My husband and I got married in 2012, and we had our Lab mix at the outdoor ceremony and reception.
As someone whose life revolves around dogs, this was important to me, and I’m thankful I will always have those memories and photos of my special dog Ace.
Of course, having your dog at your wedding causes a lot of additional stress, so I thought I’d share a few tips that might be helpful for other couples.
Tips for Including Your Dog In Your Wedding
Danielle Rothweiler is a wedding and event planner with Rothweiler Event Design and said many couples want to have their dogs as their ring bearers.
“As a planner, this is something I need to know first thing and not three days prior to the wedding,” she said.
2. Consider your dog’s comfort level.
Some dogs are great in new environments with crowds of people. Others … not so much.
If your dog is guaranteed to bark the whole time or if she could potentially bite someone, I recommend you re-think having her at the wedding.
Be fair to your dog, and perhaps it would work better to hire someone to bring her to a photoshoot before or after the wedding vs. having her stay for the whole event.
3. Plan in advance who will handle your dog.
You will need someone to help with your dog prior to the wedding, during the wedding and afterwards.
A couple of questions Rothweiler said to consider include:
- How is the dog getting to the location?
- Who will watch the dog while he or she is at the location and also make sure the dog isn't overheating if the event is outside?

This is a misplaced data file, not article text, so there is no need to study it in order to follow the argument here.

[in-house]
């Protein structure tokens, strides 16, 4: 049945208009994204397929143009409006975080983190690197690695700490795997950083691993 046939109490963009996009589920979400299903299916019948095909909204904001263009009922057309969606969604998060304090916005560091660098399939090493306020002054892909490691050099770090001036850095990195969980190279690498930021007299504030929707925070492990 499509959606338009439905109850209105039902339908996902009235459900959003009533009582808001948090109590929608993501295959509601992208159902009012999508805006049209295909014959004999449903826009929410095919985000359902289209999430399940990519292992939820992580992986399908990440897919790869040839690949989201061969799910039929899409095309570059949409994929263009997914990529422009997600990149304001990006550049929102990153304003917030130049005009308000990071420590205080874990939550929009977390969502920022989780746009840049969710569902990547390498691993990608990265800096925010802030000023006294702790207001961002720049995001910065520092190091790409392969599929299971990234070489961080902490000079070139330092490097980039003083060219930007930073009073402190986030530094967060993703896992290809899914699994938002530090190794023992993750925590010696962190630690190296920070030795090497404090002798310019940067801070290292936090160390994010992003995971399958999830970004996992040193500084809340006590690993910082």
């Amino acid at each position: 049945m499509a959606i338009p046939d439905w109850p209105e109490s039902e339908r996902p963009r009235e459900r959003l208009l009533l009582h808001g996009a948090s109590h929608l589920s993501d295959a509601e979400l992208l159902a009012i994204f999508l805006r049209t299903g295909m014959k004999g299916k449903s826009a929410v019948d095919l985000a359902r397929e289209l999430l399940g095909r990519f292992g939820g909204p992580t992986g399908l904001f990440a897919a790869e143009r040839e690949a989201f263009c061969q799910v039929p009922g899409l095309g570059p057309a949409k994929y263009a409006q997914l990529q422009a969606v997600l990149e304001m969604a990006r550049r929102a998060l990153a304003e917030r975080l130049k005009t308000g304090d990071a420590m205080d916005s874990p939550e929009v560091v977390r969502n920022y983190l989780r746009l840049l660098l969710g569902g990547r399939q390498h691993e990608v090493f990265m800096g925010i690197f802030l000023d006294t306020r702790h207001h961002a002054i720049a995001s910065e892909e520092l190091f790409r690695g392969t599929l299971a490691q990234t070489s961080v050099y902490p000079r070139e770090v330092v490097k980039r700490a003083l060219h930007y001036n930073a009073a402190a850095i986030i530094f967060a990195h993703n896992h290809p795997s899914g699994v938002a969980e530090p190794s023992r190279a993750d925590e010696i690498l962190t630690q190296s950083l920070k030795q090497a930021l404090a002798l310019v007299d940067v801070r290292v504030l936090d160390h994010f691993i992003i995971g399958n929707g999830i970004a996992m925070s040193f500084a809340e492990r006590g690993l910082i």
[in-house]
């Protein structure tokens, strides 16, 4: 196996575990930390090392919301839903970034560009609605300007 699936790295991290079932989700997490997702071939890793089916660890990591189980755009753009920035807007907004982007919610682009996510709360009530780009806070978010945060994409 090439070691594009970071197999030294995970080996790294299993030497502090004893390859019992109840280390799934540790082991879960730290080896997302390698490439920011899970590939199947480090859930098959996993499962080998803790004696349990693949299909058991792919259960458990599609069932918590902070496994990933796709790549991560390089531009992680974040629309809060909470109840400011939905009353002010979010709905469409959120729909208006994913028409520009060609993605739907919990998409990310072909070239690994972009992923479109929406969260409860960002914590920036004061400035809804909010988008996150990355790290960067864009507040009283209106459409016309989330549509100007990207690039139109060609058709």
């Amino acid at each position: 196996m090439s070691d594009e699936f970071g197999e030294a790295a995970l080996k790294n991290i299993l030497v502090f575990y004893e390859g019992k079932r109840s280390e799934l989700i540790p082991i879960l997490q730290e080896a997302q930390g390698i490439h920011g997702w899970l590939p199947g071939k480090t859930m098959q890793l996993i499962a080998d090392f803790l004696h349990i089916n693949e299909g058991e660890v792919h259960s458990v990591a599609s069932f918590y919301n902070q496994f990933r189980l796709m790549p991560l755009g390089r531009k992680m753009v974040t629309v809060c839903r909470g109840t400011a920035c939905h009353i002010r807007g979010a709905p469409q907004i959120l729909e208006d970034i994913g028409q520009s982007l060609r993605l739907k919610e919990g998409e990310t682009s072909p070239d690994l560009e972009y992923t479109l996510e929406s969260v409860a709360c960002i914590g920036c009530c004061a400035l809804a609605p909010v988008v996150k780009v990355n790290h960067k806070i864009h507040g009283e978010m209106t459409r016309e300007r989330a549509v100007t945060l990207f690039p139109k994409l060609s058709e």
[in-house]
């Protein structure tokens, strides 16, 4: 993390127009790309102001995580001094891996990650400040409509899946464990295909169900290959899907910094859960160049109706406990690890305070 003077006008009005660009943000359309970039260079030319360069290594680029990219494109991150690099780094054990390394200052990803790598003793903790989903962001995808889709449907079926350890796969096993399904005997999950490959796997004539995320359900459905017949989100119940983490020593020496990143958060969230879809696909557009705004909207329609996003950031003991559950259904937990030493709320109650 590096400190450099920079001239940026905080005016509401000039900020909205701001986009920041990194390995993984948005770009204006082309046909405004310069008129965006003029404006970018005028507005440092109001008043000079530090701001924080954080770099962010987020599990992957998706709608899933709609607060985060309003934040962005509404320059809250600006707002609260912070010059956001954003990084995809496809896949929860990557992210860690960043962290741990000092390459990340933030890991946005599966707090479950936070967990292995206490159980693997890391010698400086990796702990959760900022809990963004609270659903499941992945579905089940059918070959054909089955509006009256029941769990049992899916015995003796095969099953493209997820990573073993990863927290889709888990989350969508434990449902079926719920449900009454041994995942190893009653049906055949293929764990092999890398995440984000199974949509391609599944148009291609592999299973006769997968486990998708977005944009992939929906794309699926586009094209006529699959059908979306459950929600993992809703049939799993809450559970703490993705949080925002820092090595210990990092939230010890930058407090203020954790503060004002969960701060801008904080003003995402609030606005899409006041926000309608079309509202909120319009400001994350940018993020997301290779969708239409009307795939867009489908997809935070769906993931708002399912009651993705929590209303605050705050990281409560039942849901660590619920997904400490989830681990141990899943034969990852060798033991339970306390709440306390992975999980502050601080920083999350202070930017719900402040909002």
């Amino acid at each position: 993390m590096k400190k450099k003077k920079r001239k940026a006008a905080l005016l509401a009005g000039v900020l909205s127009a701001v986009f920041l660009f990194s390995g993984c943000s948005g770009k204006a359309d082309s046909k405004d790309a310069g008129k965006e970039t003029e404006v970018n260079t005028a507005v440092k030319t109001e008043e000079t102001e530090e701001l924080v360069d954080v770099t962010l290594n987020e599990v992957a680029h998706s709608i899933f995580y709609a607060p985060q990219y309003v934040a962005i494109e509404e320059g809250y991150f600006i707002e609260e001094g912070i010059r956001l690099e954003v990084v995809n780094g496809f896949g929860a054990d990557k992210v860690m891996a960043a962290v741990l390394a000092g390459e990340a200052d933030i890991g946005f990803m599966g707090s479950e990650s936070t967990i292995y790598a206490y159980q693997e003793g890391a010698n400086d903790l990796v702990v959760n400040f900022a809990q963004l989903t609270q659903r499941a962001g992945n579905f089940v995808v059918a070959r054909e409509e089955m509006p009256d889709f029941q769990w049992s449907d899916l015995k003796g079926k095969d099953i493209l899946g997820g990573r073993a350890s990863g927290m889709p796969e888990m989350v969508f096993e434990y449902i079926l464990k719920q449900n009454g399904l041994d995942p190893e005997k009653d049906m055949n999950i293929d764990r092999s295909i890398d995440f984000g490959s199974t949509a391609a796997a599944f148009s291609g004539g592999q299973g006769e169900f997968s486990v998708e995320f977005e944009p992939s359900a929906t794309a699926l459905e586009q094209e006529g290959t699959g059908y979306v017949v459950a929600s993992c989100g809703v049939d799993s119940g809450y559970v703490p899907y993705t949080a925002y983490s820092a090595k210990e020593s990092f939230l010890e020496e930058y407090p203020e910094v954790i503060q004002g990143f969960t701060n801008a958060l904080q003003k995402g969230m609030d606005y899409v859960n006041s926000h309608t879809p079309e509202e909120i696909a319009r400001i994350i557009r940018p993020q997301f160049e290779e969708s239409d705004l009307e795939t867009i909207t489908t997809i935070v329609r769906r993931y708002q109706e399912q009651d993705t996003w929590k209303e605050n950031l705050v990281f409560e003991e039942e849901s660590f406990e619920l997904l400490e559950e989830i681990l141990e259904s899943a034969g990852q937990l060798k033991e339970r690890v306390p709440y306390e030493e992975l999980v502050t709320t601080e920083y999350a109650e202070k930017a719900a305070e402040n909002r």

- Who will be responsible for the dog once the dog's "role" is completed?
“Just ‘going with it’ and assuming someone on the day of can watch the dog or bring it back to the hotel is not going to cut it,” she said.
As an example, Jon Lagasse, founder of the dog park app PawParks.nyc, said he and his wife had their boxer Mel at their wedding (pictured below).
“My wife and I adopted her the day I proposed, which was part of my proposal plan, so it was only natural to make sure she was a part of our wedding day,” Lagasse said.
To help, they asked Mel’s previous “foster mom” to bring her to the wedding so they could take pictures. She also got to spend about an hour with them after the ceremony.
Sadly, Mel has now passed away.
4. Provide tons of exercise.
My dog is very laid back as far as physical energy, but he was still way more hyper than usual at our wedding. All the excitement and energy from us and our guests really affected him, which is understandable.
Because of this, I recommend doubling your dog’s usual exercise in the two weeks leading up to your wedding. Try adding longer walks, running sessions or maybe taking him to dog daycare for a few days if he’s used to that. If you have friends asking how they can help you with the wedding, ask them to exercise your dog for you!
5. Don’t expect perfection.
Weddings are never going to go perfectly, and that’s OK. Dogs are never going to act exactly as we’d like them to act, just as we can’t expect our friends and family to be perfect either.
As an example, Julia Chan got married a year and a half ago and her pitbull mix Drogo (pictured below) was the ring bearer.
“He came running down the aisle when it was his time, with our rings tied to his bow tie,” she said. “Then he wanted to play chase around our ceremony ... too cute.”
She said he was running around with excitement, and it was a good thing the rings were triple knotted to his collar so they were secure!
“A shake of the head could have tossed the rings away,” she said.
I thought this was a great example, because it just shows that dogs are dogs, and that’s OK!
I know some brides (and grooms too) have extremely high expectations for their “big day,” but in reality you can’t control or predict everything. Just relax, and smile about it later.
Check out these products to help include your pup in your special day.
Have any of you had your dogs in your weddings? We’d love to see your pictures!
Check out our blog on How To Propose With Your Dog.